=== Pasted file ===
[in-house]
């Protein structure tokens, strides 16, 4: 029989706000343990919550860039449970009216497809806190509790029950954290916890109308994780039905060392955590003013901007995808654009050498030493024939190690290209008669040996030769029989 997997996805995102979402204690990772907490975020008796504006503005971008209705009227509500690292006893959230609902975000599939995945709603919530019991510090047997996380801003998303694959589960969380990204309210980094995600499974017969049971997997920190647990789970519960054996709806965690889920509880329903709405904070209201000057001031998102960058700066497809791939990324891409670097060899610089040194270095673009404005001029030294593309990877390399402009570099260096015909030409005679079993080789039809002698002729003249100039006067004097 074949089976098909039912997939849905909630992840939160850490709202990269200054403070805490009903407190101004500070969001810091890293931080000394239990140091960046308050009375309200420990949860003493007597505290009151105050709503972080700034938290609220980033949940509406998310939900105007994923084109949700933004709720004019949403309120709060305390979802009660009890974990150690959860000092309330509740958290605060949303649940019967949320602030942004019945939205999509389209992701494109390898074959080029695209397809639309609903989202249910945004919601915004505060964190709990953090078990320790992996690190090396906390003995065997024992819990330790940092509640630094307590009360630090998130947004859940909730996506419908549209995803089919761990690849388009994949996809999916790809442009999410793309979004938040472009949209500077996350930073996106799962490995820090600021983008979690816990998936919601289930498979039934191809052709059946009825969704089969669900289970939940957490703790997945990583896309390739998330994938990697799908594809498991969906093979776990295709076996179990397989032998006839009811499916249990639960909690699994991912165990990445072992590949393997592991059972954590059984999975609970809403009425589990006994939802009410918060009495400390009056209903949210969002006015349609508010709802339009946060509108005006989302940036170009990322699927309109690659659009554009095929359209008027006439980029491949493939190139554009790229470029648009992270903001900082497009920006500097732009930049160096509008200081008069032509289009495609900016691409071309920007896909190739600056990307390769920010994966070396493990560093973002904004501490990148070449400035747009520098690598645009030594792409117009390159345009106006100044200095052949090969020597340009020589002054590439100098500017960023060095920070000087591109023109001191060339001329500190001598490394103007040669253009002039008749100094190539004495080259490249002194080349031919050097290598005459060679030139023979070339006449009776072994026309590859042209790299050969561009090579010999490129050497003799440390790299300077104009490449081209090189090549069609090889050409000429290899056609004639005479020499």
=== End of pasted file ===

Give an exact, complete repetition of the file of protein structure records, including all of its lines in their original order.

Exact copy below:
[in-house]
């Protein structure tokens, strides 16, 4: 029989706000343990919550860039449970009216497809806190509790029950954290916890109308994780039905060392955590003013901007995808654009050498030493024939190690290209008669040996030769029989 997997996805995102979402204690990772907490975020008796504006503005971008209705009227509500690292006893959230609902975000599939995945709603919530019991510090047997996380801003998303694959589960969380990204309210980094995600499974017969049971997997920190647990789970519960054996709806965690889920509880329903709405904070209201000057001031998102960058700066497809791939990324891409670097060899610089040194270095673009404005001029030294593309990877390399402009570099260096015909030409005679079993080789039809002698002729003249100039006067004097 074949089976098909039912997939849905909630992840939160850490709202990269200054403070805490009903407190101004500070969001810091890293931080000394239990140091960046308050009375309200420990949860003493007597505290009151105050709503972080700034938290609220980033949940509406998310939900105007994923084109949700933004709720004019949403309120709060305390979802009660009890974990150690959860000092309330509740958290605060949303649940019967949320602030942004019945939205999509389209992701494109390898074959080029695209397809639309609903989202249910945004919601915004505060964190709990953090078990320790992996690190090396906390003995065997024992819990330790940092509640630094307590009360630090998130947004859940909730996506419908549209995803089919761990690849388009994949996809999916790809442009999410793309979004938040472009949209500077996350930073996106799962490995820090600021983008979690816990998936919601289930498979039934191809052709059946009825969704089969669900289970939940957490703790997945990583896309390739998330994938990697799908594809498991969906093979776990295709076996179990397989032998006839009811499916249990639960909690699994991912165990990445072992590949393997592991059972954590059984999975609970809403009425589990006994939802009410918060009495400390009056209903949210969002006015349609508010709802339009946060509108005006989302940036170009990322699927309109690659659009554009095929359209008027006439980029491949493939190139554009790229470029648009992270903001900082497009920006500097732009930049160096509008200081008069032509289009495609900016691409071309920007896909190739600056990307390769920010994966070396493990560093973002904004501490990148070449400035747009520098690598645009030594792409117009390159345009106006100044200095052949090969020597340009020589002054590439100098500017960023060095920070000087591109023109001191060339001329500190001598490394103007040669253009002039008749100094190539004495080259490249002194080349031919050097290598005459060679030139023979070339006449009776072994026309590859042209790299050969561009090579010999490129050497003799440390790299300077104009490449081209090189090549069609090889050409000429290899056609004639005479020499």